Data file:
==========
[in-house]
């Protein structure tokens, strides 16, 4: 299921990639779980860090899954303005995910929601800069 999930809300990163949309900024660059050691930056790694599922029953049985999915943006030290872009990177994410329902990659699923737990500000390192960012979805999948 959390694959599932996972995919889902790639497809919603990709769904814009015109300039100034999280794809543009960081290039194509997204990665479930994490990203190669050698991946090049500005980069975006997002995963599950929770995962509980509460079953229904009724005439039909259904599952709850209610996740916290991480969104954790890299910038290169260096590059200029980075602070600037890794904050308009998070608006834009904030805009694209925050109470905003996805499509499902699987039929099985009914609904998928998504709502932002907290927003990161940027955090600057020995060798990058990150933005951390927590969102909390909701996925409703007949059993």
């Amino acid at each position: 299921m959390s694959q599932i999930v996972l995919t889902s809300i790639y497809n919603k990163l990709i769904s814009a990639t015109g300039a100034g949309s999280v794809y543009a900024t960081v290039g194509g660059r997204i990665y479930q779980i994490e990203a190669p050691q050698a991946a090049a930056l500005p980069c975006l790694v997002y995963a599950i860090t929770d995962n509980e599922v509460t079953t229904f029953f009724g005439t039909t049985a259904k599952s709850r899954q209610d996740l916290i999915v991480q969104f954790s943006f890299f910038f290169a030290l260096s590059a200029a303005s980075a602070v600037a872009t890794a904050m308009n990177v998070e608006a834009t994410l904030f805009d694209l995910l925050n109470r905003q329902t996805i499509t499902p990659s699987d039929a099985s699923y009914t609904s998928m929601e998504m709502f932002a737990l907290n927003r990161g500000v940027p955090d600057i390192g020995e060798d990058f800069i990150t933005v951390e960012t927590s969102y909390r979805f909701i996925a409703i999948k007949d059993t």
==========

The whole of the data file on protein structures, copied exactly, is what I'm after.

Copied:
[in-house]
């Protein structure tokens, strides 16, 4: 299921990639779980860090899954303005995910929601800069 999930809300990163949309900024660059050691930056790694599922029953049985999915943006030290872009990177994410329902990659699923737990500000390192960012979805999948 959390694959599932996972995919889902790639497809919603990709769904814009015109300039100034999280794809543009960081290039194509997204990665479930994490990203190669050698991946090049500005980069975006997002995963599950929770995962509980509460079953229904009724005439039909259904599952709850209610996740916290991480969104954790890299910038290169260096590059200029980075602070600037890794904050308009998070608006834009904030805009694209925050109470905003996805499509499902699987039929099985009914609904998928998504709502932002907290927003990161940027955090600057020995060798990058990150933005951390927590969102909390909701996925409703007949059993």
């Amino acid at each position: 299921m959390s694959q599932i999930v996972l995919t889902s809300i790639y497809n919603k990163l990709i769904s814009a990639t015109g300039a100034g949309s999280v794809y543009a900024t960081v290039g194509g660059r997204i990665y479930q779980i994490e990203a190669p050691q050698a991946a090049a930056l500005p980069c975006l790694v997002y995963a599950i860090t929770d995962n509980e599922v509460t079953t229904f029953f009724g005439t039909t049985a259904k599952s709850r899954q209610d996740l916290i999915v991480q969104f954790s943006f890299f910038f290169a030290l260096s590059a200029a303005s980075a602070v600037a872009t890794a904050m308009n990177v998070e608006a834009t994410l904030f805009d694209l995910l925050n109470r905003q329902t996805i499509t499902p990659s699987d039929a099985s699923y009914t609904s998928m929601e998504m709502f932002a737990l907290n927003r990161g500000v940027p955090d600057i390192g020995e060798d990058f800069i990150t933005v951390e960012t927590s969102y909390r979805f909701i996925a409703i999948k007949d059993t």